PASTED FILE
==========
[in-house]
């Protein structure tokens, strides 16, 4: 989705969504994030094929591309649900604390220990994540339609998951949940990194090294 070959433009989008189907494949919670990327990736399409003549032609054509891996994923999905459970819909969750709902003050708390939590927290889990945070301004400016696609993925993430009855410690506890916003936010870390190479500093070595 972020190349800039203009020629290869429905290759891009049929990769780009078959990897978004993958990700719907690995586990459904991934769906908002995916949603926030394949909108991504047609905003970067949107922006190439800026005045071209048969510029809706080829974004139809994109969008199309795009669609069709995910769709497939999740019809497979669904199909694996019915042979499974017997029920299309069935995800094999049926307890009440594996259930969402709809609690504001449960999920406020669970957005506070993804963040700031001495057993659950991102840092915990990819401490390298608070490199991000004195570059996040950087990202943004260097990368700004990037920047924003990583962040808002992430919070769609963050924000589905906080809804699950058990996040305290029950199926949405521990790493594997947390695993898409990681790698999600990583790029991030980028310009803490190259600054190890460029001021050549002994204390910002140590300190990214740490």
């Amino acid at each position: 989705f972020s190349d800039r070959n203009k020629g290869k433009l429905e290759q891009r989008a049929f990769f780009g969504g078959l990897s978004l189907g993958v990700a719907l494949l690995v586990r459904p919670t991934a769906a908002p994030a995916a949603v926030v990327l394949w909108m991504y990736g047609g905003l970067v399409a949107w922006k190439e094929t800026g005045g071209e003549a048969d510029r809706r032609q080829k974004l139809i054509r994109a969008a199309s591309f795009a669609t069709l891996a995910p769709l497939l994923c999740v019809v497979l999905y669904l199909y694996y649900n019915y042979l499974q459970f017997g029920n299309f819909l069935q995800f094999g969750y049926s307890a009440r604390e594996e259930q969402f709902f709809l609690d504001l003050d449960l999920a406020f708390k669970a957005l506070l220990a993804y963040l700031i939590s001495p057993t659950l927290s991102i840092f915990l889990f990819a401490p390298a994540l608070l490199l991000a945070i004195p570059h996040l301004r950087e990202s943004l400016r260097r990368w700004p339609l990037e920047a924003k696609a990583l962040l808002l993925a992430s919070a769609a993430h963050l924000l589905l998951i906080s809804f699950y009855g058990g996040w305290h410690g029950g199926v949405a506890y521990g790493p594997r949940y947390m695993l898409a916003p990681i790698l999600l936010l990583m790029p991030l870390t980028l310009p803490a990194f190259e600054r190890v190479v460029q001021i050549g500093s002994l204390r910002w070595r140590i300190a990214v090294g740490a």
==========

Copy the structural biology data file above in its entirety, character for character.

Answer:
[in-house]
């Protein structure tokens, strides 16, 4: 989705969504994030094929591309649900604390220990994540339609998951949940990194090294 070959433009989008189907494949919670990327990736399409003549032609054509891996994923999905459970819909969750709902003050708390939590927290889990945070301004400016696609993925993430009855410690506890916003936010870390190479500093070595 972020190349800039203009020629290869429905290759891009049929990769780009078959990897978004993958990700719907690995586990459904991934769906908002995916949603926030394949909108991504047609905003970067949107922006190439800026005045071209048969510029809706080829974004139809994109969008199309795009669609069709995910769709497939999740019809497979669904199909694996019915042979499974017997029920299309069935995800094999049926307890009440594996259930969402709809609690504001449960999920406020669970957005506070993804963040700031001495057993659950991102840092915990990819401490390298608070490199991000004195570059996040950087990202943004260097990368700004990037920047924003990583962040808002992430919070769609963050924000589905906080809804699950058990996040305290029950199926949405521990790493594997947390695993898409990681790698999600990583790029991030980028310009803490190259600054190890460029001021050549002994204390910002140590300190990214740490």
């Amino acid at each position: 989705f972020s190349d800039r070959n203009k020629g290869k433009l429905e290759q891009r989008a049929f990769f780009g969504g078959l990897s978004l189907g993958v990700a719907l494949l690995v586990r459904p919670t991934a769906a908002p994030a995916a949603v926030v990327l394949w909108m991504y990736g047609g905003l970067v399409a949107w922006k190439e094929t800026g005045g071209e003549a048969d510029r809706r032609q080829k974004l139809i054509r994109a969008a199309s591309f795009a669609t069709l891996a995910p769709l497939l994923c999740v019809v497979l999905y669904l199909y694996y649900n019915y042979l499974q459970f017997g029920n299309f819909l069935q995800f094999g969750y049926s307890a009440r604390e594996e259930q969402f709902f709809l609690d504001l003050d449960l999920a406020f708390k669970a957005l506070l220990a993804y963040l700031i939590s001495p057993t659950l927290s991102i840092f915990l889990f990819a401490p390298a994540l608070l490199l991000a945070i004195p570059h996040l301004r950087e990202s943004l400016r260097r990368w700004p339609l990037e920047a924003k696609a990583l962040l808002l993925a992430s919070a769609a993430h963050l924000l589905l998951i906080s809804f699950y009855g058990g996040w305290h410690g029950g199926v949405a506890y521990g790493p594997r949940y947390m695993l898409a916003p990681i790698l999600l936010l990583m790029p991030l870390t980028l310009p803490a990194f190259e600054r190890v190479v460029q001021i050549g500093s002994l204390r910002w070595r140590i300190a990214v090294g740490a």